It is axiomatic that when cultures retreat and close themselves off to the rest of the world, they wither and die. But when they choose to harmonize with other cultures, they flourish and endure. The free and fair exchange of heritage and hope is the life-blood of all cultures. Ghana has always stepped forward, unafraid to mix and march with the world, despite its size. As Her Excellency The Chinese Ambassador rightly pointed out in a speech here at UCC last year: “The number of Ghanaian professionals trained in China ranks third among African countries”.


As our theme today suggests, we dearly seek to find harmony between our two peoples, Ghana and China: a common ground that harmonizes our own system and that of China into a new intellectual, cultural and economic whole that will be profitable for both of us. Our emerging understanding of China is paralleled by a new and closer Chinese understanding of Africa. This can only be for the good.


Still, we need to think deeply, carefully and clearly about this new relationship. It is up to us to leverage the intellectual diversity Confucius Institute makes available to us so that our eyes and ears remain open both to the expansive new opportunities as well as the threats of ancient stereotypes that can be fought only with the open exchange of ideas. If we remain the vigilant students of culture that we are, then we stand to extend the frontiers of knowledge and development for the lasting benefit of all our peoples.


Confucius Institute at University of Cape Coast is here to lead our students to confront and celebrate this new and ancient and different culture, China. As is well known, to learn a new language is to open yourself to a whole new world; you enter into an open exchange of ideas; you test old verities against new ideas; you commit to the pursuit and discovery of the heart of the new language. And you grow thereby, firm and round and free. The perennial paradox underlining all cultural exchange is that the more we study others, the better we come to understand ourselves. Thus, the sweetest part of all of this is that the more deeply you learn the new language, the more you learn about yourself, and therefore the better you understand who you are, and can be.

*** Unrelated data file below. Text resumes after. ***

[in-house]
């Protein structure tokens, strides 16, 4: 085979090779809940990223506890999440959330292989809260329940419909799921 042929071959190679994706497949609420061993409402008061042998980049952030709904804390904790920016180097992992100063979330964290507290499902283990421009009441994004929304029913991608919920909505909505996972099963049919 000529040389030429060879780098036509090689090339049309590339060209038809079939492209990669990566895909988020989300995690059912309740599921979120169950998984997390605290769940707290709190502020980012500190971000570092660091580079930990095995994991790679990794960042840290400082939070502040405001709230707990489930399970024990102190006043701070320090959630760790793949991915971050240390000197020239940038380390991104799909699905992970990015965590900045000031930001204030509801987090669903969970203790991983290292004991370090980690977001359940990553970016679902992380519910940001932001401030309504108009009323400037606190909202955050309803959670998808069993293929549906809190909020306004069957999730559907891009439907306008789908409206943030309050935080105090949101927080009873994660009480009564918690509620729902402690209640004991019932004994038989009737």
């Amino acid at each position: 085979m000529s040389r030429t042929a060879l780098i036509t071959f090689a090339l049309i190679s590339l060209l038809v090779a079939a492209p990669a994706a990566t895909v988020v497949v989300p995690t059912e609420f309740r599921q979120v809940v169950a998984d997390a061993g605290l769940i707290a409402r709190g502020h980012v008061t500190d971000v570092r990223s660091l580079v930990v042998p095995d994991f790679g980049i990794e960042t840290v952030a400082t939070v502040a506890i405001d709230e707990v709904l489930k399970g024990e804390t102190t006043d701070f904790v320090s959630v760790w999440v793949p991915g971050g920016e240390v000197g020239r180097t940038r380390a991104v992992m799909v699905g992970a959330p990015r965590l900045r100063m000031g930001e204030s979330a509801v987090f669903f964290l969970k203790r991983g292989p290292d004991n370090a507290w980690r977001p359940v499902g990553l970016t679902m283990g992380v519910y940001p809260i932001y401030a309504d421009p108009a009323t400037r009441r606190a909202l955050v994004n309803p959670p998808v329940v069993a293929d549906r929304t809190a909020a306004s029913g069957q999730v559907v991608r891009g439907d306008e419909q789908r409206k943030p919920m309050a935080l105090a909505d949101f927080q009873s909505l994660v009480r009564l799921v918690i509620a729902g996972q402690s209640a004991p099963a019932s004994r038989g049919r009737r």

In 2008 when we first conceived of Confucius Institute as a viable project here at UCC, the world at large was very different from what we know today. At that time, almost a decade ago, China was a rising world power on the verge of becoming Africa’s biggest trading partner. Today it is all that, and more, without question. At the time we called our world’s shifting shape ‘globalization’. Today’s world is rather different. Globalization seems in retreat. Only last night, in a major about-turn, the United States decided to pull out of the historic Paris Climate Agreement. And yet, this is precisely the time, when there is so much uncertainty, so much inchoate threats to peace, so much rampant bloodshed, that peoples all over the world need most to expand the scope of dialogue, and finger the grains of hope.


If we have called you here today it is to respectfully invite you to celebrate with us this most important occasion in the life of Confucius Institute at UCC. It is a time of renewal in the spirit of oneness, when all of us join together in a community of relatives, friends, mates and colleagues to exchange ideas, greetings, wishes, gifts and blessings. This is a time of joy, and also of reflection. And it is as good a time as any to address the ruling challenges of our day.


Welcome to the Maiden Anniversary of Confucius Institute at University of Cape Coast. Thank you all very much for coming.